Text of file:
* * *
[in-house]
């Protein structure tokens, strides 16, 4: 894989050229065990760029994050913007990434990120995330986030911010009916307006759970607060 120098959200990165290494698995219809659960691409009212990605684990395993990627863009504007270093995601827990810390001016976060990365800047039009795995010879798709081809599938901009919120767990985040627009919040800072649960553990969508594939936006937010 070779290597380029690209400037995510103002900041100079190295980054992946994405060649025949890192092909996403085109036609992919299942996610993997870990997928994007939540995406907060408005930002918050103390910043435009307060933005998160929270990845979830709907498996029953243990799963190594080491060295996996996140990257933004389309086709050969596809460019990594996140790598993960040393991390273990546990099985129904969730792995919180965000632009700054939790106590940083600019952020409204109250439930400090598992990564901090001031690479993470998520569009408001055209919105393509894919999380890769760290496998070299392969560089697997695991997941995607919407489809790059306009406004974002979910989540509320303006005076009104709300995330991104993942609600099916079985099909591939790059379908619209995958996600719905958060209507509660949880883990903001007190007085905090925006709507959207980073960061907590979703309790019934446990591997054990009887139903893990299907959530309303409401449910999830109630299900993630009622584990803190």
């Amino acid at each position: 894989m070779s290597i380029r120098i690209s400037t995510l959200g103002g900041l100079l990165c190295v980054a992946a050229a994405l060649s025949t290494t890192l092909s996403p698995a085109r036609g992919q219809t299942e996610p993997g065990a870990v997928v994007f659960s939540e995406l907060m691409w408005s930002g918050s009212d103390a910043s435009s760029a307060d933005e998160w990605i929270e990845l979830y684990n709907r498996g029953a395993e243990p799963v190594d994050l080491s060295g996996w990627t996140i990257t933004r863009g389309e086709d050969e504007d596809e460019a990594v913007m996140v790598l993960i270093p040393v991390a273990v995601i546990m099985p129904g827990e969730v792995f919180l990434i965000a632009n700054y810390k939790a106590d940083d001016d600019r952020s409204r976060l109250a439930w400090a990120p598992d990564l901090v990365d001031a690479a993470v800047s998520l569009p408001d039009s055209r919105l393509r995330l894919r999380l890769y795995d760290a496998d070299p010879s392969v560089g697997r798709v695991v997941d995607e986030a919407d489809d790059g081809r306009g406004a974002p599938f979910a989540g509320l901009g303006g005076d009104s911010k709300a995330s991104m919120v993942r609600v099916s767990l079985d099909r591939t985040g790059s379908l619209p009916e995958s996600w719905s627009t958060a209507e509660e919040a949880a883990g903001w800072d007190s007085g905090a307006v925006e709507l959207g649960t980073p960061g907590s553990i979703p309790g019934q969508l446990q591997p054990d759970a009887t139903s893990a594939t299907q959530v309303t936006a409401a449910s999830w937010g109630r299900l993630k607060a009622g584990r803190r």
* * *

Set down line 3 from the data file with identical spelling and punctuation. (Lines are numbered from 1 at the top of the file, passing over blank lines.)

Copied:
């Amino acid at each position: 894989m070779s290597i380029r120098i690209s400037t995510l959200g103002g900041l100079l990165c190295v980054a992946a050229a994405l060649s025949t290494t890192l092909s996403p698995a085109r036609g992919q219809t299942e996610p993997g065990a870990v997928v994007f659960s939540e995406l907060m691409w408005s930002g918050s009212d103390a910043s435009s760029a307060d933005e998160w990605i929270e990845l979830y684990n709907r498996g029953a395993e243990p799963v190594d994050l080491s060295g996996w990627t996140i990257t933004r863009g389309e086709d050969e504007d596809e460019a990594v913007m996140v790598l993960i270093p040393v991390a273990v995601i546990m099985p129904g827990e969730v792995f919180l990434i965000a632009n700054y810390k939790a106590d940083d001016d600019r952020s409204r976060l109250a439930w400090a990120p598992d990564l901090v990365d001031a690479a993470v800047s998520l569009p408001d039009s055209r919105l393509r995330l894919r999380l890769y795995d760290a496998d070299p010879s392969v560089g697997r798709v695991v997941d995607e986030a919407d489809d790059g081809r306009g406004a974002p599938f979910a989540g509320l901009g303006g005076d009104s911010k709300a995330s991104m919120v993942r609600v099916s767990l079985d099909r591939t985040g790059s379908l619209p009916e995958s996600w719905s627009t958060a209507e509660e919040a949880a883990g903001w800072d007190s007085g905090a307006v925006e709507l959207g649960t980073p960061g907590s553990i979703p309790g019934q969508l446990q591997p054990d759970a009887t139903s893990a594939t299907q959530v309303t936006a409401a449910s999830w937010g109630r299900l993630k607060a009622g584990r803190r």